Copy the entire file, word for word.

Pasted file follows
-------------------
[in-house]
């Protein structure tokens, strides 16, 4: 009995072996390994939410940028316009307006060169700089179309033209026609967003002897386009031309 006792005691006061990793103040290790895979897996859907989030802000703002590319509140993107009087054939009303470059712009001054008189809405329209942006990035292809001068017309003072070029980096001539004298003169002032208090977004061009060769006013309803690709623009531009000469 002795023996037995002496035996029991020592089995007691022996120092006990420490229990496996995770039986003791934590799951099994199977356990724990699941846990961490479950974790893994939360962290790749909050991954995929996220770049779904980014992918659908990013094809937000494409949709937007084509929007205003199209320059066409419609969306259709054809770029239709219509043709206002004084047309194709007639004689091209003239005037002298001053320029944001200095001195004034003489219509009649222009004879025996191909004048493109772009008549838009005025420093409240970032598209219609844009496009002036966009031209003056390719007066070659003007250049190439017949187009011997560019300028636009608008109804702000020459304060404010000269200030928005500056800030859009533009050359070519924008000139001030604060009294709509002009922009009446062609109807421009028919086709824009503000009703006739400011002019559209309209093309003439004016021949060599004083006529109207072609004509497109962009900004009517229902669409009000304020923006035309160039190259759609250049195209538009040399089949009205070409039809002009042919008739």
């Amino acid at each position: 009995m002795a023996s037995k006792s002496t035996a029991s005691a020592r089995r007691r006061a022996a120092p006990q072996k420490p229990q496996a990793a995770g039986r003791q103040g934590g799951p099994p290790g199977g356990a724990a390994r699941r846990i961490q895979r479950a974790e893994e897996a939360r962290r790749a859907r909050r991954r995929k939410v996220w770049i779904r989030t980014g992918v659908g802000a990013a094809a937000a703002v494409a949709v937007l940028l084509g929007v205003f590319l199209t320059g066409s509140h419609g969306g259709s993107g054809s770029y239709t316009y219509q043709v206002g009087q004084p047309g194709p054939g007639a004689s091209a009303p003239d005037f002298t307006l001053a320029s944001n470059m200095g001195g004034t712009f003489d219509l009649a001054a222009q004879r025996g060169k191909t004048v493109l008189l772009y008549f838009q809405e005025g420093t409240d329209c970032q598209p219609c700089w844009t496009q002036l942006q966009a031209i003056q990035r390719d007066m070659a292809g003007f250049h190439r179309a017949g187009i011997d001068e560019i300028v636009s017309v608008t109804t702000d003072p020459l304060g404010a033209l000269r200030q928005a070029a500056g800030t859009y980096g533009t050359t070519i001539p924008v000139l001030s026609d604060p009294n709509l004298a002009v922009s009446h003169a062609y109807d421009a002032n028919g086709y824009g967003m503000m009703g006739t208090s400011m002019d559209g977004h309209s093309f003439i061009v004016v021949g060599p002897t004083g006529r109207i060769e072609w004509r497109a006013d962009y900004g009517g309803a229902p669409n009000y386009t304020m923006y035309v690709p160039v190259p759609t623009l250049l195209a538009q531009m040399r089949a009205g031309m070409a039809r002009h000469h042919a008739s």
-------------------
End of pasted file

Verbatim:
[in-house]
């Protein structure tokens, strides 16, 4: 009995072996390994939410940028316009307006060169700089179309033209026609967003002897386009031309 006792005691006061990793103040290790895979897996859907989030802000703002590319509140993107009087054939009303470059712009001054008189809405329209942006990035292809001068017309003072070029980096001539004298003169002032208090977004061009060769006013309803690709623009531009000469 002795023996037995002496035996029991020592089995007691022996120092006990420490229990496996995770039986003791934590799951099994199977356990724990699941846990961490479950974790893994939360962290790749909050991954995929996220770049779904980014992918659908990013094809937000494409949709937007084509929007205003199209320059066409419609969306259709054809770029239709219509043709206002004084047309194709007639004689091209003239005037002298001053320029944001200095001195004034003489219509009649222009004879025996191909004048493109772009008549838009005025420093409240970032598209219609844009496009002036966009031209003056390719007066070659003007250049190439017949187009011997560019300028636009608008109804702000020459304060404010000269200030928005500056800030859009533009050359070519924008000139001030604060009294709509002009922009009446062609109807421009028919086709824009503000009703006739400011002019559209309209093309003439004016021949060599004083006529109207072609004509497109962009900004009517229902669409009000304020923006035309160039190259759609250049195209538009040399089949009205070409039809002009042919008739």
């Amino acid at each position: 009995m002795a023996s037995k006792s002496t035996a029991s005691a020592r089995r007691r006061a022996a120092p006990q072996k420490p229990q496996a990793a995770g039986r003791q103040g934590g799951p099994p290790g199977g356990a724990a390994r699941r846990i961490q895979r479950a974790e893994e897996a939360r962290r790749a859907r909050r991954r995929k939410v996220w770049i779904r989030t980014g992918v659908g802000a990013a094809a937000a703002v494409a949709v937007l940028l084509g929007v205003f590319l199209t320059g066409s509140h419609g969306g259709s993107g054809s770029y239709t316009y219509q043709v206002g009087q004084p047309g194709p054939g007639a004689s091209a009303p003239d005037f002298t307006l001053a320029s944001n470059m200095g001195g004034t712009f003489d219509l009649a001054a222009q004879r025996g060169k191909t004048v493109l008189l772009y008549f838009q809405e005025g420093t409240d329209c970032q598209p219609c700089w844009t496009q002036l942006q966009a031209i003056q990035r390719d007066m070659a292809g003007f250049h190439r179309a017949g187009i011997d001068e560019i300028v636009s017309v608008t109804t702000d003072p020459l304060g404010a033209l000269r200030q928005a070029a500056g800030t859009y980096g533009t050359t070519i001539p924008v000139l001030s026609d604060p009294n709509l004298a002009v922009s009446h003169a062609y109807d421009a002032n028919g086709y824009g967003m503000m009703g006739t208090s400011m002019d559209g977004h309209s093309f003439i061009v004016v021949g060599p002897t004083g006529r109207i060769e072609w004509r497109a006013d962009y900004g009517g309803a229902p669409n009000y386009t304020m923006y035309v690709p160039v190259p759609t623009l250049l195209a538009q531009m040399r089949a009205g031309m070409a039809r002009h000469h042919a008739s």